Brownist


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Brownist

(ˈbraʊnɪst)
n
(Ecclesiastical Terms) a person who supported the principles of church government advocated by Robert Browne and adopted in modified form by the Independents or Congregationalists
[C16: named after Robert Browne (?1550–1633), English Puritan]
ˈBrownism n
Collins English Dictionary – Complete and Unabridged, 12th Edition 2014 © HarperCollins Publishers 1991, 1994, 1998, 2000, 2003, 2006, 2007, 2009, 2011, 2014
References in classic literature ?
They were sometimes called Separatists because they separated themselves from the church of England, sometimes Brownists after the name of one of their eminent ministers.
I had as lief be a Brownist as a politician" (3.2.24-27).
Williams appeared as the model of a troublesome man who labored for freedom of religion and against persecution, but he was one who "if he had never dabbled in Divinity, he would have been esteemed a great and useful Man." (88) Having observed Neal's opinion of English Baptists in The History of the Puritans, it is surprising that he failed to identify Williams (whom he regarded as a "rigid Brownist, precise, uncharitable, and of such turbulent and boisterous Passions, as had like to have put the whole Country to Flame") as a Baptist.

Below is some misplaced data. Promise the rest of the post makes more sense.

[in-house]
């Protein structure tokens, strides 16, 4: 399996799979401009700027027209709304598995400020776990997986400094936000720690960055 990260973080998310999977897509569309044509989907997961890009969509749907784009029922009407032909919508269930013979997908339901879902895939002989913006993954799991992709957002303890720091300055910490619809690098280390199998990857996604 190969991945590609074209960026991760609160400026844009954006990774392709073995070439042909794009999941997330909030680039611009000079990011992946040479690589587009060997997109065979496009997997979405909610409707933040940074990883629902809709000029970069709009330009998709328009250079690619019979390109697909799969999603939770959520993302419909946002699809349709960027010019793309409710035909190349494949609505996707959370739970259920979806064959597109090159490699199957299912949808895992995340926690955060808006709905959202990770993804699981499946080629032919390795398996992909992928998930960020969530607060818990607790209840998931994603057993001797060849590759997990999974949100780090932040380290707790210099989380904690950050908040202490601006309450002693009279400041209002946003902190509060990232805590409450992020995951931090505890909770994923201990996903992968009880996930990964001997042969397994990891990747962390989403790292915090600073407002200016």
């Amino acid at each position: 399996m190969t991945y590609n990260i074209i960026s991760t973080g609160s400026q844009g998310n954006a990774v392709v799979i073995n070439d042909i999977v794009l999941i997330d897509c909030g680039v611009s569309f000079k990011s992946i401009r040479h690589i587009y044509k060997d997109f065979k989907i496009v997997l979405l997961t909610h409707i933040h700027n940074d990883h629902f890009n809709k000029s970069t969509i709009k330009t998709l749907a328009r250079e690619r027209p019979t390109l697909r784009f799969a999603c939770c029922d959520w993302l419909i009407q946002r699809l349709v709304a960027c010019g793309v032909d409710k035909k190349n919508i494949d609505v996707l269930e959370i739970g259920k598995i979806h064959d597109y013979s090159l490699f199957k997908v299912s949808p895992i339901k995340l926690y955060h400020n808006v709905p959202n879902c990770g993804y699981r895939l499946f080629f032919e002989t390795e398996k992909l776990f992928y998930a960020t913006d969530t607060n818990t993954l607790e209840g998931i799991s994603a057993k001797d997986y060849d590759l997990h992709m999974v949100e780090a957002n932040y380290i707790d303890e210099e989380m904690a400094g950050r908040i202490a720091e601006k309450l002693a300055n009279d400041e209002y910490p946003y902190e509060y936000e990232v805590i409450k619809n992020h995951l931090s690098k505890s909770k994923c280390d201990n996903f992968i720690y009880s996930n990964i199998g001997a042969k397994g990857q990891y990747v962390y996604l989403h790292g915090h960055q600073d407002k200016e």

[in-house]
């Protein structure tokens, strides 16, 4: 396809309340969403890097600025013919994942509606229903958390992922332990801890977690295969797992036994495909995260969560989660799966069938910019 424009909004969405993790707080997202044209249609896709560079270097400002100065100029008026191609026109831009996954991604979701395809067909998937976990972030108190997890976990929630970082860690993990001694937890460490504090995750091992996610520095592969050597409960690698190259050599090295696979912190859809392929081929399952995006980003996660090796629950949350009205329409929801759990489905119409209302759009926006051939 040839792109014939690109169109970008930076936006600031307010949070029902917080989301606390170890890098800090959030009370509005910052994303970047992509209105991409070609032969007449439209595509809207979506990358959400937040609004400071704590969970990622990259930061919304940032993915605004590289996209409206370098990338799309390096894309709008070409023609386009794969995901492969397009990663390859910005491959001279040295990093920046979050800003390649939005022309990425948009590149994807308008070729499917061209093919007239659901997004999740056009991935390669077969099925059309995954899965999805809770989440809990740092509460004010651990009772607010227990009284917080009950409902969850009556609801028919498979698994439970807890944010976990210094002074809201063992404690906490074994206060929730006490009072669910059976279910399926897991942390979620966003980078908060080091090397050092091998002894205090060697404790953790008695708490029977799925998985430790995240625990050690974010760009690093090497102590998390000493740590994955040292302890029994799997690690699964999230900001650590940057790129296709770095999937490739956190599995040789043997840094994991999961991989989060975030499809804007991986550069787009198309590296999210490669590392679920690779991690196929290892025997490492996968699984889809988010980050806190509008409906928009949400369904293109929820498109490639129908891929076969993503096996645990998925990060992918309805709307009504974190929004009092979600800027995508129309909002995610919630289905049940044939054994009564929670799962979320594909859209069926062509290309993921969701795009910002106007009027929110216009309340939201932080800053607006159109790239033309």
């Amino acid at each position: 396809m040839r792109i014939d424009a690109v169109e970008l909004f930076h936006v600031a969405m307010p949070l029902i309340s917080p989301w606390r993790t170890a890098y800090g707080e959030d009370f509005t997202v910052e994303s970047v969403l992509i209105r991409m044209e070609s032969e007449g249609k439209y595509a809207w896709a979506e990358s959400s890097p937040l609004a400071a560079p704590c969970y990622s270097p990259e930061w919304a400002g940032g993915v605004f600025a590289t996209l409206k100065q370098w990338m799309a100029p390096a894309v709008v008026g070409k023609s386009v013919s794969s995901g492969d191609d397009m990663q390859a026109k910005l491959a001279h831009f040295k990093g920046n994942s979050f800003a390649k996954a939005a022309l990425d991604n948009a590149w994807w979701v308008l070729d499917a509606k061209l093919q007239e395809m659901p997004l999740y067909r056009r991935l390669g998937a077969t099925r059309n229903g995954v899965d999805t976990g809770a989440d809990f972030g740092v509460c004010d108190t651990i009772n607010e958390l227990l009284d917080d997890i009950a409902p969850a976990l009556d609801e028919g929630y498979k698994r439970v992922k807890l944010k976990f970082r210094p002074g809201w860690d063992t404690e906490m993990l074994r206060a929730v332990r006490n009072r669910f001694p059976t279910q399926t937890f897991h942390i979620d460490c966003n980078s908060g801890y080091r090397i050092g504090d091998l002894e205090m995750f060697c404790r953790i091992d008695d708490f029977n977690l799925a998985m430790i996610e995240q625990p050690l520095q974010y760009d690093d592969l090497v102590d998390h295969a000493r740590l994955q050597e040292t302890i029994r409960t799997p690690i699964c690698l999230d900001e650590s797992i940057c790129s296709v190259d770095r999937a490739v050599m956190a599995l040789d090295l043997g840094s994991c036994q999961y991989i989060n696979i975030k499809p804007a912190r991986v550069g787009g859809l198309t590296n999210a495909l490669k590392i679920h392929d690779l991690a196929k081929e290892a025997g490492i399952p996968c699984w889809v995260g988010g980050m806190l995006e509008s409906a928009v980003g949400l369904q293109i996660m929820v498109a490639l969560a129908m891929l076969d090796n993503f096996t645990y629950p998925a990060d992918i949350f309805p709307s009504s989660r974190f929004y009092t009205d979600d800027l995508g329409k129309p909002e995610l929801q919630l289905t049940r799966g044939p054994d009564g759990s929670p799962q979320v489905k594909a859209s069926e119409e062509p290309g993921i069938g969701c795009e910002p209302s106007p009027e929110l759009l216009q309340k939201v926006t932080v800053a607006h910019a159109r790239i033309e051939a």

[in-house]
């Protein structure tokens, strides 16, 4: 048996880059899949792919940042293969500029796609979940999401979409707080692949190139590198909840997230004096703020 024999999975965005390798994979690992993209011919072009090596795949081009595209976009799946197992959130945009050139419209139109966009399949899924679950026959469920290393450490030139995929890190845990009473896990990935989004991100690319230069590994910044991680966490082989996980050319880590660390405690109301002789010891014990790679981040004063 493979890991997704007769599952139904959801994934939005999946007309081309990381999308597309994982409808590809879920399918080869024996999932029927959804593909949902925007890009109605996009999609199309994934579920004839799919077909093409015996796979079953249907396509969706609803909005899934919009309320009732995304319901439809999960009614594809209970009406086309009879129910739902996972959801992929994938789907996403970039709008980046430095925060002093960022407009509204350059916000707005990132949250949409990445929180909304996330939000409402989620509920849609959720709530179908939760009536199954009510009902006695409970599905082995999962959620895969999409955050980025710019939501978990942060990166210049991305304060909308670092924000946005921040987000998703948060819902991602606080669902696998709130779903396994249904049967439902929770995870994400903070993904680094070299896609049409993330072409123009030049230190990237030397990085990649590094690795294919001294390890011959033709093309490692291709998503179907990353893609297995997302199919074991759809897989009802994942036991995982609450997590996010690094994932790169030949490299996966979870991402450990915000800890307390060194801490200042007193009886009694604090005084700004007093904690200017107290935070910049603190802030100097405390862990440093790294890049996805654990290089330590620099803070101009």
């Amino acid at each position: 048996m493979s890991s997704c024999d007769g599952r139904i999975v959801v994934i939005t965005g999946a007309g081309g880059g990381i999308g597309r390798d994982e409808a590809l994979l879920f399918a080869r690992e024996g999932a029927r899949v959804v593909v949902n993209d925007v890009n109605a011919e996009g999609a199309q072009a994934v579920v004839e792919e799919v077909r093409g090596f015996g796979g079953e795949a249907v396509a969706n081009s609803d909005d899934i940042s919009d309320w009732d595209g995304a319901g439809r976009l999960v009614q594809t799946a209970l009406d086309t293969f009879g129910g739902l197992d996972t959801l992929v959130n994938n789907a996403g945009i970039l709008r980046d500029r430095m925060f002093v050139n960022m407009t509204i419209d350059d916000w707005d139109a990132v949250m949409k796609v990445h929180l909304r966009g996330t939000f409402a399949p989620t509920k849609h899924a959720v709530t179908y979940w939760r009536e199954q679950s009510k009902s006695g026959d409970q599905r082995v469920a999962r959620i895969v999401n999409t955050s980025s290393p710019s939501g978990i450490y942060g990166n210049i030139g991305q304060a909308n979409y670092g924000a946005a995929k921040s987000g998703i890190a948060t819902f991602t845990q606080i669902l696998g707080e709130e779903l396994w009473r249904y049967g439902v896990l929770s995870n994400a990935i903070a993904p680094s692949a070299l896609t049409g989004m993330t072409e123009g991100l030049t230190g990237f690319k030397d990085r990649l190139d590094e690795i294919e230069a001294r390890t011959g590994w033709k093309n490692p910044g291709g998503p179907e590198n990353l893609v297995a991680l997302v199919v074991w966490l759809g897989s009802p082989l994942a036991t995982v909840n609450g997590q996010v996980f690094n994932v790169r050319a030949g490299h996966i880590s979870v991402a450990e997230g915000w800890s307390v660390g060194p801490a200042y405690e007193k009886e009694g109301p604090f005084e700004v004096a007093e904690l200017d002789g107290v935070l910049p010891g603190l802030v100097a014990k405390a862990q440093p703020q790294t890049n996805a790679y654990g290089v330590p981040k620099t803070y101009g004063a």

By 1610 there were three Separatist (Brownist) churches--one headed by Francis Johnson, another by Henry Ainsworth, and the third, by John Smyth.
A Brownist's "zealous ruffe," for instance, might "Be turnd to paper, and a Play writ in't" (D4v).
Lawrence and install a Brownist colony--a not inconsequential tidbit, given that Nicholls tells us Brownists, a breakaway congregational sect of the Church of England, were part of Lord Ochiltree's Cape Breton colony in 1629.
A complete analysis must give attention to the Anabaptists and other radical sects in Europe, and especially to the Brownist and Baptist groups in England, which contributed an important part to American foundations.
(41) The recantation of a Brownist (London, 1606), sig.
The distinction which Burnet drew between the moderate Dissenters (religious descendants of the Puritans) and the separatist Dissenters (in the Brownist tradition) provides us with the key to the Latitudinarians' objection to the bill against occasional conformity.
WHITE, THE ENGLISH SEPARATIST TRADITION: FROM THE MARIAN MARTYRS TO THE PILGRIM FATHERS (1971); and Verne Dale Morey, The Brownist Churches: A Study in English Separatism, 1553-1630 (1954) (unpublished Ph.D.
(8) His departure, however, did not shield Joan from scrutiny by the British officials for she was soon arrested and imprisoned in York, accused of being a Brownist and charged with refusing to take an oath of loyalty to the Church of England.
A measure of stability provided by the long incumbency of the Jacobean bishop, John Jegon, was undercut by a seemingly ineradicable tradition of separatism and dissent, stemming from the Brownist movement of the 1580s.